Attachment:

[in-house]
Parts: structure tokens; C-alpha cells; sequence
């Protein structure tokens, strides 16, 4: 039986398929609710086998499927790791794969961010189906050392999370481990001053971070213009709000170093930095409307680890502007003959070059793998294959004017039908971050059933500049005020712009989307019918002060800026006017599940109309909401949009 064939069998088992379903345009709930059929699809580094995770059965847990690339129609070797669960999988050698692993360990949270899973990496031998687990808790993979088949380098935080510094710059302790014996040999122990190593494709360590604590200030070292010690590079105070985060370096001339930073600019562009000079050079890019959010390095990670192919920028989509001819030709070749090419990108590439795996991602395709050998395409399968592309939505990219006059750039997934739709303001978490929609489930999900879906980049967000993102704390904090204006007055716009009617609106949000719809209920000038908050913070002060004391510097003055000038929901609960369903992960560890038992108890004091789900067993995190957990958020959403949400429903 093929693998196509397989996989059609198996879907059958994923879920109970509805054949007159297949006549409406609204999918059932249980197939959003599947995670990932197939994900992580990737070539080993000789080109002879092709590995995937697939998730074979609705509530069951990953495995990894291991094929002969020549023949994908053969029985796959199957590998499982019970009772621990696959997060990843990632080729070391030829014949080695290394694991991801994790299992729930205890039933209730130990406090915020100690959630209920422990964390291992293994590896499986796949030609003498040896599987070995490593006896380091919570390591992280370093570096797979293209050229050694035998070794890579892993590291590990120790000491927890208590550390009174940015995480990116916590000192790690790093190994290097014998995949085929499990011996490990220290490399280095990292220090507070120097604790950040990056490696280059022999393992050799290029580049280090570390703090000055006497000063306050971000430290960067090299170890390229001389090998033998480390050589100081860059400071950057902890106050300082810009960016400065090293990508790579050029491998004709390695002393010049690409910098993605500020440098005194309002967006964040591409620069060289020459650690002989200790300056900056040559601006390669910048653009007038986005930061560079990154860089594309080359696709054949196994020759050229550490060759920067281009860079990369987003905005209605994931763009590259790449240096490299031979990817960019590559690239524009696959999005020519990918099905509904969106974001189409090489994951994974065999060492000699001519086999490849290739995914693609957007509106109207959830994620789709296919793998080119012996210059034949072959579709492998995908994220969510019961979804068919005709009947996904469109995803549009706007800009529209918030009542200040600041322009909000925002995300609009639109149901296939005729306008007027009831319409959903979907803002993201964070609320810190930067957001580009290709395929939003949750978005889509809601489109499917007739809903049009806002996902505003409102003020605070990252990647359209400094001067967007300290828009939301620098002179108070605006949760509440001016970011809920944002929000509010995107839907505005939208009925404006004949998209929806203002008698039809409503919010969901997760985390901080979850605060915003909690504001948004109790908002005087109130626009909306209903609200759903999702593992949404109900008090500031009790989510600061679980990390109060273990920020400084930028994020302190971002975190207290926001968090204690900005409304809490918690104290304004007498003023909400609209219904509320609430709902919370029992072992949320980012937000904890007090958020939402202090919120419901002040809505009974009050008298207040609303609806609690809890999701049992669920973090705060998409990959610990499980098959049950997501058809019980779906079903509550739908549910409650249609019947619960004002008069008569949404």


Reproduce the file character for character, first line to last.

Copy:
[in-house]
Parts: structure tokens; C-alpha cells; sequence
């Protein structure tokens, strides 16, 4: 039986398929609710086998499927790791794969961010189906050392999370481990001053971070213009709000170093930095409307680890502007003959070059793998294959004017039908971050059933500049005020712009989307019918002060800026006017599940109309909401949009 064939069998088992379903345009709930059929699809580094995770059965847990690339129609070797669960999988050698692993360990949270899973990496031998687990808790993979088949380098935080510094710059302790014996040999122990190593494709360590604590200030070292010690590079105070985060370096001339930073600019562009000079050079890019959010390095990670192919920028989509001819030709070749090419990108590439795996991602395709050998395409399968592309939505990219006059750039997934739709303001978490929609489930999900879906980049967000993102704390904090204006007055716009009617609106949000719809209920000038908050913070002060004391510097003055000038929901609960369903992960560890038992108890004091789900067993995190957990958020959403949400429903 093929693998196509397989996989059609198996879907059958994923879920109970509805054949007159297949006549409406609204999918059932249980197939959003599947995670990932197939994900992580990737070539080993000789080109002879092709590995995937697939998730074979609705509530069951990953495995990894291991094929002969020549023949994908053969029985796959199957590998499982019970009772621990696959997060990843990632080729070391030829014949080695290394694991991801994790299992729930205890039933209730130990406090915020100690959630209920422990964390291992293994590896499986796949030609003498040896599987070995490593006896380091919570390591992280370093570096797979293209050229050694035998070794890579892993590291590990120790000491927890208590550390009174940015995480990116916590000192790690790093190994290097014998995949085929499990011996490990220290490399280095990292220090507070120097604790950040990056490696280059022999393992050799290029580049280090570390703090000055006497000063306050971000430290960067090299170890390229001389090998033998480390050589100081860059400071950057902890106050300082810009960016400065090293990508790579050029491998004709390695002393010049690409910098993605500020440098005194309002967006964040591409620069060289020459650690002989200790300056900056040559601006390669910048653009007038986005930061560079990154860089594309080359696709054949196994020759050229550490060759920067281009860079990369987003905005209605994931763009590259790449240096490299031979990817960019590559690239524009696959999005020519990918099905509904969106974001189409090489994951994974065999060492000699001519086999490849290739995914693609957007509106109207959830994620789709296919793998080119012996210059034949072959579709492998995908994220969510019961979804068919005709009947996904469109995803549009706007800009529209918030009542200040600041322009909000925002995300609009639109149901296939005729306008007027009831319409959903979907803002993201964070609320810190930067957001580009290709395929939003949750978005889509809601489109499917007739809903049009806002996902505003409102003020605070990252990647359209400094001067967007300290828009939301620098002179108070605006949760509440001016970011809920944002929000509010995107839907505005939208009925404006004949998209929806203002008698039809409503919010969901997760985390901080979850605060915003909690504001948004109790908002005087109130626009909306209903609200759903999702593992949404109900008090500031009790989510600061679980990390109060273990920020400084930028994020302190971002975190207290926001968090204690900005409304809490918690104290304004007498003023909400609209219904509320609430709902919370029992072992949320980012937000904890007090958020939402202090919120419901002040809505009974009050008298207040609303609806609690809890999701049992669920973090705060998409990959610990499980098959049950997501058809019980779906079903509550739908549910409650249609019947619960004002008069008569949404």